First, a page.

Charlie Trotter, Famed Chicago Chef, Is Dead At 54

charliePhoto: BEImages.
Charlie Trotter, one of Chicago's most famous chefs and restaurateurs, died today at the age of 54, according to multiple reports. The chef was found at home by his son, who called an ambulance to his residence. Trotter's death was confirmed by the Cook County medical examiner's office.
The chef was best known for his namesake Lincoln Park restaurant, which he closed a little over a year ago. It had been a dining destination since it opened in 1987 on Armitage Avenue, offering multi-course tasting menus that were then popular in Europe but little known here. Trotter quickly made a name for himself for his intense creativity, use of exquisite ingredients (as well as eye-popping prices), and refusing to repeat dishes on his menus.
The James Beard Foundation named him Outstanding Chef in 1999, and many other awards and accolades followed, as well as acolytes. Superior Chicago chefs Graham Elliot, Giuseppe Tentori, Michael Carlson, and Grant Achatz have all done time in Trotter's kitchen.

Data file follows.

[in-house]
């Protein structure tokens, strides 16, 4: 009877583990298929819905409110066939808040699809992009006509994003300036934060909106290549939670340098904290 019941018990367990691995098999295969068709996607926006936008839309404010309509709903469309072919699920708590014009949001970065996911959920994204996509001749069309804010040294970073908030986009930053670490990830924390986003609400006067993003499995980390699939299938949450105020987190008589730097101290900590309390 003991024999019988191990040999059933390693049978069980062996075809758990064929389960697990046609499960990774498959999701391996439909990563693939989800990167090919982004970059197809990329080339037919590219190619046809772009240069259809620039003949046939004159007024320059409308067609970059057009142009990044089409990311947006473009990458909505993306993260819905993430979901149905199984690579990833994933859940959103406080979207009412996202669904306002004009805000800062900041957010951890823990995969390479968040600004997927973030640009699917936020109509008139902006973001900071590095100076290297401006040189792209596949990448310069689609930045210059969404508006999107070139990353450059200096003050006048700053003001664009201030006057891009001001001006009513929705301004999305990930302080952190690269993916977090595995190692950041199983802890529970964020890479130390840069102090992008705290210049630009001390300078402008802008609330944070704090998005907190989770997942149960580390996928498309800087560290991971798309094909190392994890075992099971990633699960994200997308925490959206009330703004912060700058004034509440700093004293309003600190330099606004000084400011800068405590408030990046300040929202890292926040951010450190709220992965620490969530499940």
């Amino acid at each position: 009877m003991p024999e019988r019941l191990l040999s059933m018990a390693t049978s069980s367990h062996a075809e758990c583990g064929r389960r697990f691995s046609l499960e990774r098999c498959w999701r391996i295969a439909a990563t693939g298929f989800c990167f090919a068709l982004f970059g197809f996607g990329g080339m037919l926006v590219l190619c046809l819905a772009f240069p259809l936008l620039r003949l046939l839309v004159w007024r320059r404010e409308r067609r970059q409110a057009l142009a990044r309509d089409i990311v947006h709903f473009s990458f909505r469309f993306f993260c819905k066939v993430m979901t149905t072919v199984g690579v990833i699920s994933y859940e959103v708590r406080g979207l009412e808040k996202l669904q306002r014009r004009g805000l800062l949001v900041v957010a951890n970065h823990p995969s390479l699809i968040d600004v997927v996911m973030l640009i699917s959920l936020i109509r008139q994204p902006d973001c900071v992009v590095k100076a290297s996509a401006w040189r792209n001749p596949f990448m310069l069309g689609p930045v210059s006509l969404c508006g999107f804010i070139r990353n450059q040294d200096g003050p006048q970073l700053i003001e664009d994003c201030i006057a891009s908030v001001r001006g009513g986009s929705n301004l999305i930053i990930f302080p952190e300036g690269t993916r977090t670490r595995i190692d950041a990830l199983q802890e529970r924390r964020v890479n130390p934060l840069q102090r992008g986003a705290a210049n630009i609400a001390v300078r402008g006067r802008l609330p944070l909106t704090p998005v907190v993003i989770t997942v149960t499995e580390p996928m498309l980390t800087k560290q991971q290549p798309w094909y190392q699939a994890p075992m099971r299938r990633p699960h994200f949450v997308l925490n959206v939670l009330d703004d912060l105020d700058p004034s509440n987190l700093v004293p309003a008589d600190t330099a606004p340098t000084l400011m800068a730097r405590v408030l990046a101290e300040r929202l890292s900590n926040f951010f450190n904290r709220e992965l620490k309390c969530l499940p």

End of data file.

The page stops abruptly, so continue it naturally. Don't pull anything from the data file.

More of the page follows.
Though Trotter tried to replicate his success elsewhere several times, it never quite worked out. He had planned to open an outpost in Manhattan's Time Warner Center — which houses top-tier restaurants including Per Se, Masa, and A Voce — but ultimately pulled out. A Mexico-based restaurant closed after five years, and other prospective restaurants in New York and Chicago fell through.
Trotter was known as something of a taskmaster in the kitchen. "Though he can be genial and very funny," wrote The New York Times in 2011, "he has never been able to shake his label as a tyrant of fine dining." At the time, Chef Elliot said, "I wanted to quit every day I worked [at Charlie Trotter's], but I’m proud that I got through it, and in some ways I look at Charlie as my father."
Speaking today to the Chicago Tribune, Elliot echoed those same feelings. "Charlie was an extreme father figure to me when it came to not just cooking, but life, and seeing things in a different way," he said. "I just can’t put into words how saddened I am by all of this. It’s a huge loss, not just personally, but for the culinary world." (Chicago Tribune)

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